Lucy, 16, loves to socialize with friends, play sports and bake. Lucy also has a unique talent — she’s becoming an expert on special-effects makeup. She has Crohn’s disease but doesn’t feel defined by her condition. Crohn’s used to keep Lucy on the sidelines, but now she has big ambitions for the future, thanks to her breakthrough at Children’s Hospital.
Lucy was about to turn 13 in Dec. 2013 when her parents, Polly and Ken, noticed that she was growing thinner. Normally a big eater, Lucy didn’t have an appetite, and she started to have occasional stomach aches. At first they chalked it up to the stresses of early adolescence, but the stomach aches continued and she grew even thinner.
In mid-March, a concerned Ken asked Lucy to weigh herself. They discovered that she had lost 12 pounds since a regular medical check-up in November. The next day, Ken took Lucy to their family doctor in nearby Buckingham, Pennsylvania, who examined her and took blood samples.
When the results of the blood work came back, the doctor called the family immediately — the tests showed signs of inflammation. The doctor suspected that Lucy had celiac disease or a form of inflammatory bowel disease (IBD), either Crohn’s disease or ulcerative colitis. He referred Lucy to a pediatric gastroenterologist.
About Crohn's Disease
She had a colonoscopy and endoscopy so that a specialist could do a visual scan for inflammation and take tissue samples (biopsies) for examination under a microscope. The biopsy results confirmed that Lucy had Crohn’s disease.
Lucy was started on Pentasa® (mesalamine), one of the milder medications for treating IBD. It works by decreasing inflammation in the small and large intestines. Lucy also made some changes to her diet to avoid foods that could contribute to the inflammation.
The initial treatment didn’t provide much relief. Lucy still couldn’t keep food down and was becoming weaker. At lacrosse games, she didn’t have the stamina to stay on the field. She kept going to the practices and games, but was limited to throwing the ball on the sidelines.
In April, things took a turn for the worse. Lucy started vomiting, and Ken and Polly brought her back to her pediatrician. Just under 5 feet tall, her weight had dropped to an alarming 70 pounds — and the doctor couldn’t find a pulse. The family went straight to the emergency room.
Lucy was having difficulty breathing, so X-rays were taken of her chest and abdomen. The images showed that her intestine was very distended and partially obstructed. That night she was transferred to Children’s Hospital of Philadelphia (CHOP), where more X-rays and a CT scan were performed.
The family met with pediatric gastroenterologists Andrew B. Grossman, MD, who is Co-director of CHOP's Center for Pediatric Inflammatory Bowel Disease (IBD), and Máire Conrad, MD. The Center for Pediatric IBD is one of the largest of its kind in the U.S.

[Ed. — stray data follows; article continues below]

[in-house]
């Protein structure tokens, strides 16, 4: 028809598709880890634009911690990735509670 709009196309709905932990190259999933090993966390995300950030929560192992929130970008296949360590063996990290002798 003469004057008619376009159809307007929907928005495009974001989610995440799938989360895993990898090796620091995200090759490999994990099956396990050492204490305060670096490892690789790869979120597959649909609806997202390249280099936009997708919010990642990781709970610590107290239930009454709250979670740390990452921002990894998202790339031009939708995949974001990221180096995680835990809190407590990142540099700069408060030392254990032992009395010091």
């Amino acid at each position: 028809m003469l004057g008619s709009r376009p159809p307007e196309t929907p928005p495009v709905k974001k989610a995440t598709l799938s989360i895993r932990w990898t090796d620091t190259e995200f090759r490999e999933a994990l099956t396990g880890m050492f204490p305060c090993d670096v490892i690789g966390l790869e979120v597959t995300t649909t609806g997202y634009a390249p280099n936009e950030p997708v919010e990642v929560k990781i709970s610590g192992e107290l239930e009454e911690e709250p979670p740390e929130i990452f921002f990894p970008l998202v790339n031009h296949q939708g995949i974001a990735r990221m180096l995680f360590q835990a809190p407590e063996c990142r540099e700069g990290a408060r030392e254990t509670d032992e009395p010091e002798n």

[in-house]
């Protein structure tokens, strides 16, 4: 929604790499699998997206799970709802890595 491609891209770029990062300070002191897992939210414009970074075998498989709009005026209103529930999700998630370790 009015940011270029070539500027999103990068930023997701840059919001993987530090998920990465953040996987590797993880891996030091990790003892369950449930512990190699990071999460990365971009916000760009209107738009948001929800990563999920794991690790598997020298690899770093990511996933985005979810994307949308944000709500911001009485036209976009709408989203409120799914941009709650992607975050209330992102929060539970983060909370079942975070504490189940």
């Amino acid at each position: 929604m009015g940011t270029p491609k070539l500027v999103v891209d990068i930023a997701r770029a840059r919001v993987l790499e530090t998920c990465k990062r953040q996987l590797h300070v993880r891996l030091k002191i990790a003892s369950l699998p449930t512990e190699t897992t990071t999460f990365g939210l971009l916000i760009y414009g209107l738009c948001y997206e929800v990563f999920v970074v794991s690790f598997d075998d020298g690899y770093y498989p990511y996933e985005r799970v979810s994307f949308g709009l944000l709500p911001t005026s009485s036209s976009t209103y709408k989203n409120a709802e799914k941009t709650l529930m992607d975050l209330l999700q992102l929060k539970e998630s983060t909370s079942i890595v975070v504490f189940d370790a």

After examining Lucy and reviewing her test results and imaging studies, they explained that Lucy had a large abscess in her abdomen that was obstructing her intestine. This was unfortunately due to the inflammation from her Crohn’s disease.
Drs. Grossman and Conrad proposed to drain the abscess and then surgically remove the damaged portion of Lucy’s lower intestine. To supplement the Pentasa, they put her on prednisone and antibiotics as a short-term measure to reduce the inflammation. After the surgery, they recommended changing her medication to Remicade®, a biologic immune suppressant that would be administered in periodic infusions.
It took two-and-a-half weeks to drain the abscess and decrease the inflammation, and then Lucy had surgery to remove what turned out to be two damaged sections of her intestine. Two days later, her appetite was coming back, and she was able to enjoy food again. Within a few days, she was eating her favorite meals again, including pancakes and bacon.
Lucy stayed at CHOP for 10 days after the surgery. Before her release, she received her first infusion of Remicade, with a plan for subsequent doses at lengthening intervals — two weeks, then four weeks, then eight weeks apart.
“chop was wonderful. the medical team explained everything to us very clearly. the doctors spoke directly to Lucy, rather than talking past her to ken and me, which we loved. the nurses were fantastic. they treated us like we were guests.”
Back to normal
The surgery and the change in medication transformed Lucy. She started back at playing lacrosse just three weeks after her procedure. By the summer, she was on the field running with much of her former stamina. A few months later, she regained her strength and the weight she had lost. The stomach aches and vomiting stopped, and she could eat almost anything she wanted again.
Lucy has taken one piece of advice from Dr. Grossman to heart. He urged her not to let the disease define her, and she hasn’t. Lucy finds herself appreciating her interests even more now. She pushes herself harder in sports and has become more creative in the kitchen to invent new baked delights.
Like many teenagers, Lucy has started to think about her future career goals. She wants to become a nurse or a theatrical makeup artist when she’s an adult. No matter what she chooses, Lucy has big ambitions and an appreciation for life.